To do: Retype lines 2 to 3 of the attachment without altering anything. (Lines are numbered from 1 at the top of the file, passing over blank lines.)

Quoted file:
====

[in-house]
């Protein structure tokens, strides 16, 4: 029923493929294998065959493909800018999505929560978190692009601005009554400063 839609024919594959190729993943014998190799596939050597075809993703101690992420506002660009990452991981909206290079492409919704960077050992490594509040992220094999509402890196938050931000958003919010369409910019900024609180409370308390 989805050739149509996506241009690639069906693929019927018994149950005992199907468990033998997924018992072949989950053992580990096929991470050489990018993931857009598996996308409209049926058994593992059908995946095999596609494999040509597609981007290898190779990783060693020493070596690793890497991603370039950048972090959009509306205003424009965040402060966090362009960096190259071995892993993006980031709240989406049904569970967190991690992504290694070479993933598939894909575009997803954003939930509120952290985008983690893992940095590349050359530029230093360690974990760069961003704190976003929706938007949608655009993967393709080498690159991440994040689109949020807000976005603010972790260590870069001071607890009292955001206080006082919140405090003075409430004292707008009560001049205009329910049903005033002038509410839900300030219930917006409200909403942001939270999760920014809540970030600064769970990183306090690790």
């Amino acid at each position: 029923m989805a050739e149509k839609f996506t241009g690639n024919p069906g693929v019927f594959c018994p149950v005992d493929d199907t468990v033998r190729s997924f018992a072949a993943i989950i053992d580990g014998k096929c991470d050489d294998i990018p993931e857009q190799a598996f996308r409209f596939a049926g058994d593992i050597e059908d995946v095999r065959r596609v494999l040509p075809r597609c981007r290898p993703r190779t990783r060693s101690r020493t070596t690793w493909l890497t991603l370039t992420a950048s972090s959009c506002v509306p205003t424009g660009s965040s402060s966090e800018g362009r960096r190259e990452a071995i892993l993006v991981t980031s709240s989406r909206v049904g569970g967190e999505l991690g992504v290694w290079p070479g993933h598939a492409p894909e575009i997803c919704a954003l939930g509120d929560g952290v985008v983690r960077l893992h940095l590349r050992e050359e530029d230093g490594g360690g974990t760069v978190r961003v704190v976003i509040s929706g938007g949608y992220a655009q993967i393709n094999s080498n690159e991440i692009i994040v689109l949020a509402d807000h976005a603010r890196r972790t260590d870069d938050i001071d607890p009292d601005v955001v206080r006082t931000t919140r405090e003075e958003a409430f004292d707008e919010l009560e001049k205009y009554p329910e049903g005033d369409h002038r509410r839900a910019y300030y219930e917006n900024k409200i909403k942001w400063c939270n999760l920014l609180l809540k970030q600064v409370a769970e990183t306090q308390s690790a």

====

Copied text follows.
């Protein structure tokens, strides 16, 4: 029923493929294998065959493909800018999505929560978190692009601005009554400063 839609024919594959190729993943014998190799596939050597075809993703101690992420506002660009990452991981909206290079492409919704960077050992490594509040992220094999509402890196938050931000958003919010369409910019900024609180409370308390 989805050739149509996506241009690639069906693929019927018994149950005992199907468990033998997924018992072949989950053992580990096929991470050489990018993931857009598996996308409209049926058994593992059908995946095999596609494999040509597609981007290898190779990783060693020493070596690793890497991603370039950048972090959009509306205003424009965040402060966090362009960096190259071995892993993006980031709240989406049904569970967190991690992504290694070479993933598939894909575009997803954003939930509120952290985008983690893992940095590349050359530029230093360690974990760069961003704190976003929706938007949608655009993967393709080498690159991440994040689109949020807000976005603010972790260590870069001071607890009292955001206080006082919140405090003075409430004292707008009560001049205009329910049903005033002038509410839900300030219930917006409200909403942001939270999760920014809540970030600064769970990183306090690790």
């Amino acid at each position: 029923m989805a050739e149509k839609f996506t241009g690639n024919p069906g693929v019927f594959c018994p149950v005992d493929d199907t468990v033998r190729s997924f018992a072949a993943i989950i053992d580990g014998k096929c991470d050489d294998i990018p993931e857009q190799a598996f996308r409209f596939a049926g058994d593992i050597e059908d995946v095999r065959r596609v494999l040509p075809r597609c981007r290898p993703r190779t990783r060693s101690r020493t070596t690793w493909l890497t991603l370039t992420a950048s972090s959009c506002v509306p205003t424009g660009s965040s402060s966090e800018g362009r960096r190259e990452a071995i892993l993006v991981t980031s709240s989406r909206v049904g569970g967190e999505l991690g992504v290694w290079p070479g993933h598939a492409p894909e575009i997803c919704a954003l939930g509120d929560g952290v985008v983690r960077l893992h940095l590349r050992e050359e530029d230093g490594g360690g974990t760069v978190r961003v704190v976003i509040s929706g938007g949608y992220a655009q993967i393709n094999s080498n690159e991440i692009i994040v689109l949020a509402d807000h976005a603010r890196r972790t260590d870069d938050i001071d607890p009292d601005v955001v206080r006082t931000t919140r405090e003075e958003a409430f004292d707008e919010l009560e001049k205009y009554p329910e049903g005033d369409h002038r509410r839900a910019y300030y219930e917006n900024k409200i909403k942001w400063c939270n999760l920014l609180l809540k970030q600064v409370a769970e990183t306090q308390s690790a």